Friday, June 3, 2016

Bell 407, WellmontOne Air Transport / PHI Air Medical, N4999: Accident occurred June 03, 2016 in Mountain City, Johnson County, Tennessee

Kathryn's Report: http://www.kathrynsreport.com

PHI Inc:  http://registry.faa.gov/N4999

FAA Flight Standards District Office:  FAA Nashville FSDO-19

NTSB Identification: ERA16LA202
Nonscheduled 14 CFR Part 135: Air Taxi & Commuter
Accident occurred Friday, June 03, 2016 in Mountain City, TN
Aircraft: BELL 407, registration: N4999
Injuries: 1 Minor, 3 Uninjured.

This is preliminary information, subject to change, and may contain errors. Any errors in this report will be corrected when the final report has been completed. NTSB investigators may not have traveled in support of this investigation and used data provided by various sources to prepare this aircraft accident report.

On June 3, 2016, about 1345 eastern daylight time, a Bell 407, N4999, operated by PHI Air Medical, was substantially damaged during a forced landing to a parking lot, following a partial loss of engine power during initial climb near Mountain City, Tennessee. The commercial pilot incurred minor injuries. The two crewmembers and one patient were not injured. The on-demand air medical flight was conducted under the provisions of 14 Code of Federal Regulations Part 135. Visual meteorological conditions prevailed and a company flight plan was filed for the flight that originated from the parking lot; destined to Johnson City Medical Center Heliport (TN91), Johnson City, Tennessee.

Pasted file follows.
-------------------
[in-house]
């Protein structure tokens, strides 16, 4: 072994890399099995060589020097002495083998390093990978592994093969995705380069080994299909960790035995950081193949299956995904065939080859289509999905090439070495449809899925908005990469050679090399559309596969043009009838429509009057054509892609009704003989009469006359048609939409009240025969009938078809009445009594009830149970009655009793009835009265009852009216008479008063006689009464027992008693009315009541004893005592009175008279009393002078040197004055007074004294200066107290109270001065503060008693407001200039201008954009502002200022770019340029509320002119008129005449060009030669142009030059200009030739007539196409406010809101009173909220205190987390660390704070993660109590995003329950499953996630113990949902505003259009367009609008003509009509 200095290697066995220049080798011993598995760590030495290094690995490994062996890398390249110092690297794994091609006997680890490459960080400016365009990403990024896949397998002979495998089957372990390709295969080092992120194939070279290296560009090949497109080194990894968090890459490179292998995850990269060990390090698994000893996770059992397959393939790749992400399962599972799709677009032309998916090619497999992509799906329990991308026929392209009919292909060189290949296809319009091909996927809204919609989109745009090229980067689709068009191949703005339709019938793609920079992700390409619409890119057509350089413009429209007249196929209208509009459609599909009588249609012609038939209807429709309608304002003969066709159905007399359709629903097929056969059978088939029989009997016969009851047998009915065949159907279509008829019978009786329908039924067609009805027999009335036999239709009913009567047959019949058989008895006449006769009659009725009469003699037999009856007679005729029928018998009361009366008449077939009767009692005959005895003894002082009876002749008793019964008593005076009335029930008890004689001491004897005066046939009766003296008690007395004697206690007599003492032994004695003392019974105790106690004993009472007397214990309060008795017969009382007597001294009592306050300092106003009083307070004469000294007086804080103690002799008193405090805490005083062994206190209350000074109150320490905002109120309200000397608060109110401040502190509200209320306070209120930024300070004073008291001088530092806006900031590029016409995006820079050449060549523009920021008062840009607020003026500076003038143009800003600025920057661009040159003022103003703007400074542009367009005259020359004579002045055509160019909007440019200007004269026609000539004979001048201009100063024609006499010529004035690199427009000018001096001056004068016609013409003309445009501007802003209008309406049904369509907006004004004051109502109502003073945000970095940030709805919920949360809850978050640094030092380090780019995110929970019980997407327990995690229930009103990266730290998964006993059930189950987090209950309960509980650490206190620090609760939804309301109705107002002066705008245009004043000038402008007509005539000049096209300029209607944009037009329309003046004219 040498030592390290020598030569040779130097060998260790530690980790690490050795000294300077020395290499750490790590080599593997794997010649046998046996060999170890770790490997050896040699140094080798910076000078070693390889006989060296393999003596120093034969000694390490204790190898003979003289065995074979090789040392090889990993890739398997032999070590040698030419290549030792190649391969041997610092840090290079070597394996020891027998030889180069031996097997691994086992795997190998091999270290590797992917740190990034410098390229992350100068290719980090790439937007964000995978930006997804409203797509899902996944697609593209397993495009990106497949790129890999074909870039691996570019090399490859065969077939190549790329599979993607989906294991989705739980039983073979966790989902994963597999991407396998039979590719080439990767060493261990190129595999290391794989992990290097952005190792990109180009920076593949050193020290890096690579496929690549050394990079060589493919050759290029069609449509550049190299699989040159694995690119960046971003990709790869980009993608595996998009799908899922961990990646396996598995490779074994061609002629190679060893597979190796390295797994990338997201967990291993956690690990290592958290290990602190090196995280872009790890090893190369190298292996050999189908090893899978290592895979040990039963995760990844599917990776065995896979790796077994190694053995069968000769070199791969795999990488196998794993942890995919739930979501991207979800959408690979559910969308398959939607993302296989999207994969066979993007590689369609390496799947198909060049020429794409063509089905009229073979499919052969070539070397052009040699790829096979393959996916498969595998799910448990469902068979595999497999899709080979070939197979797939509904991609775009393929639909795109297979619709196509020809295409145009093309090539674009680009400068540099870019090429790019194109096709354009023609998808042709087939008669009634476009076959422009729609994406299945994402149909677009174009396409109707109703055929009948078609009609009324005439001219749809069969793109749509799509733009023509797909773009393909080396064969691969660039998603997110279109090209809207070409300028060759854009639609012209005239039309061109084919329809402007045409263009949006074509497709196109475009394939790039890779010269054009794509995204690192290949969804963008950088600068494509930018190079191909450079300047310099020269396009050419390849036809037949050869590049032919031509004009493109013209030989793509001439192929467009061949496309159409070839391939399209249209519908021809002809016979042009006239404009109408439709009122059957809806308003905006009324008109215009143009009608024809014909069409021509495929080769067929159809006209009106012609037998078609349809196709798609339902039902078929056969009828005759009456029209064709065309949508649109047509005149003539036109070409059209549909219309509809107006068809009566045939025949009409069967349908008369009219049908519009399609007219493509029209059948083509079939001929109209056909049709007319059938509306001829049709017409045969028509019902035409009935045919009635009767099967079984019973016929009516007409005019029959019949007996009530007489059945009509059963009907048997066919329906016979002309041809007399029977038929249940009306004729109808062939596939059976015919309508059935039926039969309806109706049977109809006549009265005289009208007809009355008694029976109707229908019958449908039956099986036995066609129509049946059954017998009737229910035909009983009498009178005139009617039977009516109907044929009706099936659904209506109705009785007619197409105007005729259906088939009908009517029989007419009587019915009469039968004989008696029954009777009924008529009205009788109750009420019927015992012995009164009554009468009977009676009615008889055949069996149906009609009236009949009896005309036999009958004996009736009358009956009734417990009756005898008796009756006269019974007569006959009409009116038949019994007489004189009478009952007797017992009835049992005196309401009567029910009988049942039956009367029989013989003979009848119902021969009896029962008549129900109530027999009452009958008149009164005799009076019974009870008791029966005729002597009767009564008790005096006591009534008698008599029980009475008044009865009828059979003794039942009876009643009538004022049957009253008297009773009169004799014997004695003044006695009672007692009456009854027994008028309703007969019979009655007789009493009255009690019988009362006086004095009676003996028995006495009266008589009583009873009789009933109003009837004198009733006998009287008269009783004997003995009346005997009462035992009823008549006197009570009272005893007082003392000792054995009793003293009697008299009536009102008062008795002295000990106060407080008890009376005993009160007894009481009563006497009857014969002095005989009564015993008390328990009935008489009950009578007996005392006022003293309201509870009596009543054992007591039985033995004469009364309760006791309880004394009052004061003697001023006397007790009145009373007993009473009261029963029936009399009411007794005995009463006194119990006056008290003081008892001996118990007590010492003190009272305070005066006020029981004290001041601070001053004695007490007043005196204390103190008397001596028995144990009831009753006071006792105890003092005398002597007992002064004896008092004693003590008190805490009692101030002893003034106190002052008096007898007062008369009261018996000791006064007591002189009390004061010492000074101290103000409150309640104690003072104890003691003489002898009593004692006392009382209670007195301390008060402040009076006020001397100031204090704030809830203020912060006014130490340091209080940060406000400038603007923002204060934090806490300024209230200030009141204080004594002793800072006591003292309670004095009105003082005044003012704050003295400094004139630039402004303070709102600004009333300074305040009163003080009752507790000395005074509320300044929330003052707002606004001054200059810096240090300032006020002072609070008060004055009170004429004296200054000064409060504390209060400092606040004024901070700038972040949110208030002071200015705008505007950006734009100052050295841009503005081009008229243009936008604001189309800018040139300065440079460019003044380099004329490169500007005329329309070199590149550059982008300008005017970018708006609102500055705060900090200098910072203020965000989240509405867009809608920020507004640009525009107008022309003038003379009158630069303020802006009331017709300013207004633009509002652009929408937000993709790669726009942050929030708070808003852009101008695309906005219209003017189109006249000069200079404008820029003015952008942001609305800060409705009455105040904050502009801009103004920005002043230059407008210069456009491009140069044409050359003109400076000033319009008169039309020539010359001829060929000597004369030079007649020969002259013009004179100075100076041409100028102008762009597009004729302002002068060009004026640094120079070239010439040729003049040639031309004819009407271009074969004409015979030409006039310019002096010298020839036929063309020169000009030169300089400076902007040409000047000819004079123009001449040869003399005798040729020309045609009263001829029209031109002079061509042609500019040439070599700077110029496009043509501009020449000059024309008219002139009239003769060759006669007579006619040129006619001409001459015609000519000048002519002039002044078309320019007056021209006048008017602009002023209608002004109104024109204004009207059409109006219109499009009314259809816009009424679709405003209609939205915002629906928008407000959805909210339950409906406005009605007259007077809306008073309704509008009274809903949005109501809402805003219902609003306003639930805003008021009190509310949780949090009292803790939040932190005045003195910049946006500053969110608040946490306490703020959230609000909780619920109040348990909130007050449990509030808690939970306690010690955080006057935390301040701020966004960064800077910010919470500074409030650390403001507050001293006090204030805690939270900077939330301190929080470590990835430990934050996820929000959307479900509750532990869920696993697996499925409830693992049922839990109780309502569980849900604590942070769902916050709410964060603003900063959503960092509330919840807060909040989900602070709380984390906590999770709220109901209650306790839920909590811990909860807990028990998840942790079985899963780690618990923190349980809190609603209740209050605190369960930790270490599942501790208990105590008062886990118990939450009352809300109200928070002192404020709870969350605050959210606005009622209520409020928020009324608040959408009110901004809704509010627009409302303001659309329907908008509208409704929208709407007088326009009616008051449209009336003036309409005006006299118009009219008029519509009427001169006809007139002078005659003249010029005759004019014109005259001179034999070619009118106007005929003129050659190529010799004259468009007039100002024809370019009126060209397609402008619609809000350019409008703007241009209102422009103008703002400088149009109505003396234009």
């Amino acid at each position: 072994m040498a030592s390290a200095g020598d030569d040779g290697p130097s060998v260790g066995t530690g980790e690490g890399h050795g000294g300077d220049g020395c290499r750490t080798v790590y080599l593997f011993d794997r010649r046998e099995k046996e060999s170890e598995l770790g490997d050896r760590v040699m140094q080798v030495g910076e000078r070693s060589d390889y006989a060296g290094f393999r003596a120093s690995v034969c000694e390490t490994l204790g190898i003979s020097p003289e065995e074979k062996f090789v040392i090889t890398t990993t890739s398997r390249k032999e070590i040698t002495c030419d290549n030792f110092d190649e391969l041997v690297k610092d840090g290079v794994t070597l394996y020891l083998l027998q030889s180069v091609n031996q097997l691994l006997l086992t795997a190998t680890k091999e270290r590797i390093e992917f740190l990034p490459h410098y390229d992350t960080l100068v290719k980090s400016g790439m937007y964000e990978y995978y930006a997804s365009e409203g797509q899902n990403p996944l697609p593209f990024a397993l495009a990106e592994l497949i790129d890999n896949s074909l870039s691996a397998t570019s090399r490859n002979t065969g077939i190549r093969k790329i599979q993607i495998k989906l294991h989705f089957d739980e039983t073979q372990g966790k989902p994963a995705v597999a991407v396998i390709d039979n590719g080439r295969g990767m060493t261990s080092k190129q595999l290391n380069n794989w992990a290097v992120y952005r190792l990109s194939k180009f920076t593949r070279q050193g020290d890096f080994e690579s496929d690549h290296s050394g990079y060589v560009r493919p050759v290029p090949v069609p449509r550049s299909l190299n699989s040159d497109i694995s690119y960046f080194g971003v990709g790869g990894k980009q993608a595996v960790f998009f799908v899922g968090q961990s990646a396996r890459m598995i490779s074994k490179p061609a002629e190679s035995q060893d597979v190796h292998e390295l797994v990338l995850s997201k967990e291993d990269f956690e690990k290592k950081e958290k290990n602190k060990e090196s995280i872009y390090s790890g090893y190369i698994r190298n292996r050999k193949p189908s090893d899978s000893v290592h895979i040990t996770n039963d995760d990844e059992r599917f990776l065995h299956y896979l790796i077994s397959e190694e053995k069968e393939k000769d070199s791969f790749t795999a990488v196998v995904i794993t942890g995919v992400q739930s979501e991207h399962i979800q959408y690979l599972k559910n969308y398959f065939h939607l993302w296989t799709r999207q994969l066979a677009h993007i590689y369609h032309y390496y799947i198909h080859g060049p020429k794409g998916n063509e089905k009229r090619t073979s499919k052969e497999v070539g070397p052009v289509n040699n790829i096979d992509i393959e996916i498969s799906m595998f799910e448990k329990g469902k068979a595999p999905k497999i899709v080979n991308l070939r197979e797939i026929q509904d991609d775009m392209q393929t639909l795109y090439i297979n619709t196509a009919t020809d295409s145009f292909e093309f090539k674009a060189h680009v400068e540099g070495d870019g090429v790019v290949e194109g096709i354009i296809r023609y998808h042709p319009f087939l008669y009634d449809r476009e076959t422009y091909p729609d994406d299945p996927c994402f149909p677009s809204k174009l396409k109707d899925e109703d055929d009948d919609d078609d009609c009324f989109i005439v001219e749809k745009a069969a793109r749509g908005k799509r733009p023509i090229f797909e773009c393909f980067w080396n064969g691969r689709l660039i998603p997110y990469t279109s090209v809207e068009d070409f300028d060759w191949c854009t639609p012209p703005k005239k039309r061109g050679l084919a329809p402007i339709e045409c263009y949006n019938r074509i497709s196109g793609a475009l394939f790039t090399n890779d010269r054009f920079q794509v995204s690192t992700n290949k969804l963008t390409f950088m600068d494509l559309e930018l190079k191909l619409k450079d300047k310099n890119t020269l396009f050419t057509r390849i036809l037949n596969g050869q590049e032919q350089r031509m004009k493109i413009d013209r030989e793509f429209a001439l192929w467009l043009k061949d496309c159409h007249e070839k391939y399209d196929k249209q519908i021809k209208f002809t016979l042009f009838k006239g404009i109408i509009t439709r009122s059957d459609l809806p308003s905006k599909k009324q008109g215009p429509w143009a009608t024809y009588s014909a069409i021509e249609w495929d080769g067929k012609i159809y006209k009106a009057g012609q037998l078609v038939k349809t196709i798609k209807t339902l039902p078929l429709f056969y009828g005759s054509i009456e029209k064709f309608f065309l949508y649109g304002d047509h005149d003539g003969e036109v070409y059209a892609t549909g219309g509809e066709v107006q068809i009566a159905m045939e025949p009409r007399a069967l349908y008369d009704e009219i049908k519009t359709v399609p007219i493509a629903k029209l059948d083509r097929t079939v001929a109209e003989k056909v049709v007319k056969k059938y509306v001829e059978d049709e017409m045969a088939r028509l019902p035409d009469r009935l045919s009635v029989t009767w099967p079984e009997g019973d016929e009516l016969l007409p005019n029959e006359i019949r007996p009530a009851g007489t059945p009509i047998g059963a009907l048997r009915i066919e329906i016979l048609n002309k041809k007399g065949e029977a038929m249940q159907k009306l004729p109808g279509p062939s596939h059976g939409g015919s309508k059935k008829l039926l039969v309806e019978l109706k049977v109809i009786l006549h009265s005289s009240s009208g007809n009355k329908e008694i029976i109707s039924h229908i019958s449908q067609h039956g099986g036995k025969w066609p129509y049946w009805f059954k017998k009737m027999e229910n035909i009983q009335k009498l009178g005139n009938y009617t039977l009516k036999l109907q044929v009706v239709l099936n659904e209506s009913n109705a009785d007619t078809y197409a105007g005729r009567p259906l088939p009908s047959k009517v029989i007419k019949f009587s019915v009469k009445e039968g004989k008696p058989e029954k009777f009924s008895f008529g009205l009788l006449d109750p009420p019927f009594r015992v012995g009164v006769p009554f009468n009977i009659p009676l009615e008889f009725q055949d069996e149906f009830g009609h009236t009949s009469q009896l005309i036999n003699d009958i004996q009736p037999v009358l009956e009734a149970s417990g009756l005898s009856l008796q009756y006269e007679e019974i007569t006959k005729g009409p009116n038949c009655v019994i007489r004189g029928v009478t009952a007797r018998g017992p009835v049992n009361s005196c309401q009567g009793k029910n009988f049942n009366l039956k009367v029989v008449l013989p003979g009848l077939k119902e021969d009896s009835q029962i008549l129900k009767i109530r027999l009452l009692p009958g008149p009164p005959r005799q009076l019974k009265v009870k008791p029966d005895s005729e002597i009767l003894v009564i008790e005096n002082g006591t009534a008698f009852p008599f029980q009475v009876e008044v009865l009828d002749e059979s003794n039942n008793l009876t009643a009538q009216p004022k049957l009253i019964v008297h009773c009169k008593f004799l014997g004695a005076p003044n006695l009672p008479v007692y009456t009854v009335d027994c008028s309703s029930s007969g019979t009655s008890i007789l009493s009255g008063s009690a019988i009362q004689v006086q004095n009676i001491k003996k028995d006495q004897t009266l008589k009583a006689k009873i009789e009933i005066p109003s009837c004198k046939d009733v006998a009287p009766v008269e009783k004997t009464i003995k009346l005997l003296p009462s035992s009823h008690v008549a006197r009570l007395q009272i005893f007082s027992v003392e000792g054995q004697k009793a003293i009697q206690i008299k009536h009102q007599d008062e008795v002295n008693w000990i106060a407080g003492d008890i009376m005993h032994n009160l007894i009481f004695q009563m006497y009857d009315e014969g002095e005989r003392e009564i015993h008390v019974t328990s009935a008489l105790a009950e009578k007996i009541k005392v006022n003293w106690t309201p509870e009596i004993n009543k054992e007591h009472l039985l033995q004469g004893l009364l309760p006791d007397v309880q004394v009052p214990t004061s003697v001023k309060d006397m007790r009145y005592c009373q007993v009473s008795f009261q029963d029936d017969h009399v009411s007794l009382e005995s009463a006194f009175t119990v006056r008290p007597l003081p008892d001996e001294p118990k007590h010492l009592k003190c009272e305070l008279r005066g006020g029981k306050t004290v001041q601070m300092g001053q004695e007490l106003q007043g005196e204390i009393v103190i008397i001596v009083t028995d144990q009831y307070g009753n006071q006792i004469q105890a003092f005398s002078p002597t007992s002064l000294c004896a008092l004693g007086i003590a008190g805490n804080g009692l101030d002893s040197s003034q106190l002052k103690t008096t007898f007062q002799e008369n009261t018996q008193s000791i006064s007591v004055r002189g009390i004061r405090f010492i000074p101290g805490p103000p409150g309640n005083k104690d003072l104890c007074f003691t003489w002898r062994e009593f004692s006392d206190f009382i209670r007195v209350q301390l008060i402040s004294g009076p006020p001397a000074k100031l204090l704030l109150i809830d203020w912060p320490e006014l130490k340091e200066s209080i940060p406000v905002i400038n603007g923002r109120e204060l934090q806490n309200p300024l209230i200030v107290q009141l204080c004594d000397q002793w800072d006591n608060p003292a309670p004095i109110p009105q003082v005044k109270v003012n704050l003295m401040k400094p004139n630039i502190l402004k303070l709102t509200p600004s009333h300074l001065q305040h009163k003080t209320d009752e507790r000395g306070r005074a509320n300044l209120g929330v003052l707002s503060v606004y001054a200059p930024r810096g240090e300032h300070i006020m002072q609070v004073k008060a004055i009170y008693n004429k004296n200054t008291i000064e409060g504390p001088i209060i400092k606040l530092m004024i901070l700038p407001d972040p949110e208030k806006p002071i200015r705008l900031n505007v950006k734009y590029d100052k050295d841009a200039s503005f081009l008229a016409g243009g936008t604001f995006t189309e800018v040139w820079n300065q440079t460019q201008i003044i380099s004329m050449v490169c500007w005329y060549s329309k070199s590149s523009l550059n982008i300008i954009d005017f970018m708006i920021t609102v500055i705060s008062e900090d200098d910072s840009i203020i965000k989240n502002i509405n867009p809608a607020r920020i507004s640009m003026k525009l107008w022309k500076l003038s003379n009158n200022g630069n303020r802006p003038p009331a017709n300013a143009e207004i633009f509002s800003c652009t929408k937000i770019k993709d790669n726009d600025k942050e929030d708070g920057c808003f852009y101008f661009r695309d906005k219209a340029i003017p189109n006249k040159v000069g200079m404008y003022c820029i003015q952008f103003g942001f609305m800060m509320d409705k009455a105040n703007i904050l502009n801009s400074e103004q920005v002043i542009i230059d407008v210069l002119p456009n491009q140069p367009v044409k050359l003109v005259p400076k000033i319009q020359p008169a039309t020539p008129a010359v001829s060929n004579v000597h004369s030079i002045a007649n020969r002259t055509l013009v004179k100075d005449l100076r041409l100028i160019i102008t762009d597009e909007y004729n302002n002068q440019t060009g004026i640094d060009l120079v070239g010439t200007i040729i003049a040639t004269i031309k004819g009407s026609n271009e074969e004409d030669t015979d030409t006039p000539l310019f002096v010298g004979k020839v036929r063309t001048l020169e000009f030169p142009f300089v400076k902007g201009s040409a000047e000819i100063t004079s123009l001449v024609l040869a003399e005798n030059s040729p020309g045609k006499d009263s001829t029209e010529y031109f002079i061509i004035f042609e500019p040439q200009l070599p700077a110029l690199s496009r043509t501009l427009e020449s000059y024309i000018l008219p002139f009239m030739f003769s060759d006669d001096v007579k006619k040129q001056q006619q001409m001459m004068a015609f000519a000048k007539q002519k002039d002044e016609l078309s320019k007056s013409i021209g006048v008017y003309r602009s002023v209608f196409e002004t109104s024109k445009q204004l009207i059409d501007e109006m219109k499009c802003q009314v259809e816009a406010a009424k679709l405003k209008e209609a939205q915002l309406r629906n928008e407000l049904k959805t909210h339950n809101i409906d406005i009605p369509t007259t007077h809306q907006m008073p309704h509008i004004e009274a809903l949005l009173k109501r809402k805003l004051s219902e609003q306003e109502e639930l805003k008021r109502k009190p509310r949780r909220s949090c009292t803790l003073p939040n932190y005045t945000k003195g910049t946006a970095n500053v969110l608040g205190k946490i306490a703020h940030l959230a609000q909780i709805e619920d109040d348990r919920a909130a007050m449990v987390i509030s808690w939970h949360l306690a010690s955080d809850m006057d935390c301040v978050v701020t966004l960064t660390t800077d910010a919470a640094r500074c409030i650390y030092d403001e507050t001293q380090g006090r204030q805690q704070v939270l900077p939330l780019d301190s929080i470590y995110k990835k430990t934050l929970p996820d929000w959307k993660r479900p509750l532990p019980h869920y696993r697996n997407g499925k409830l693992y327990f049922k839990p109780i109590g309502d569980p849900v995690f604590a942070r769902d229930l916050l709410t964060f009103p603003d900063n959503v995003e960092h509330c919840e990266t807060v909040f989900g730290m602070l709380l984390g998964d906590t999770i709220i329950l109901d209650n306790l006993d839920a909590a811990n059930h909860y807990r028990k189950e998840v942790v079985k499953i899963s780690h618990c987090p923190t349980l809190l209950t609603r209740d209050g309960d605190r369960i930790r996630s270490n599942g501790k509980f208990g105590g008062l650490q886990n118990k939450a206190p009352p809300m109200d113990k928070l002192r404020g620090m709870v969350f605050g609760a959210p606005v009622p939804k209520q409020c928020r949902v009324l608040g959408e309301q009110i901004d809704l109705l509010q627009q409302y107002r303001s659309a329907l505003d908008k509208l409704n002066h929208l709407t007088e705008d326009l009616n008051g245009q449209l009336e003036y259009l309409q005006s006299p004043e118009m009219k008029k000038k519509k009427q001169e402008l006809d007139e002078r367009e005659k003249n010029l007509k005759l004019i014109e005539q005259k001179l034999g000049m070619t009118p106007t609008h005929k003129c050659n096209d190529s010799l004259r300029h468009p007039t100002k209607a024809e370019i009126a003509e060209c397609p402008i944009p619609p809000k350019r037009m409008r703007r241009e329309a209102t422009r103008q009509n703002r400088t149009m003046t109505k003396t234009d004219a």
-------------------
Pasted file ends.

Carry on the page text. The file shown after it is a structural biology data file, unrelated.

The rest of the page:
The pilot stated that during initial climb, about 125 feet above ground level, he heard a loud "bang" that was accompanied by a left yaw and rapidly increasing measured gas temperature. The pilot advised the crewmembers that he was rejecting the climb and landing immediately. The pilot further stated that he had to maneuver the helicopter right to avoid ground personnel, level the helicopter with cyclic control, and used all available collective to cushion the landing.

The helicopter was equipped with a Rolls Royce (Allison) 250-C47B, 650 horsepower turboshaft engine. Examination of the helicopter by a Federal Aviation Administration inspector revealed that it landed hard, which spread the skids and resulted in substantial damage to the fuselage. Initial examination of the airframe and engine did not reveal any preimpact mechanical malfunctions; however, the engine was retained for further examination.






MOUNTAIN CITY, TN (WJHL) – Johnson County Sheriff’s Office officials confirmed a medical helicopter crashed in the Laurel Bloomery area of Johnson County while picking up a patient Friday afternoon.

Johnson County Sheriff Mike Reece confirmed a Wellmont helicopter was picking up a patient involved in a car crash on Highway 91.

The patient was loaded onto the helicopter, aircraft took off and was around 100 feet in the air when the motor reportedly stopped working.

The helicopter then came back down and crashed in a parking lot near the intersection of Highway 91 and Cold Springs Road.

The helicopter’s pilot was taken to a hospital.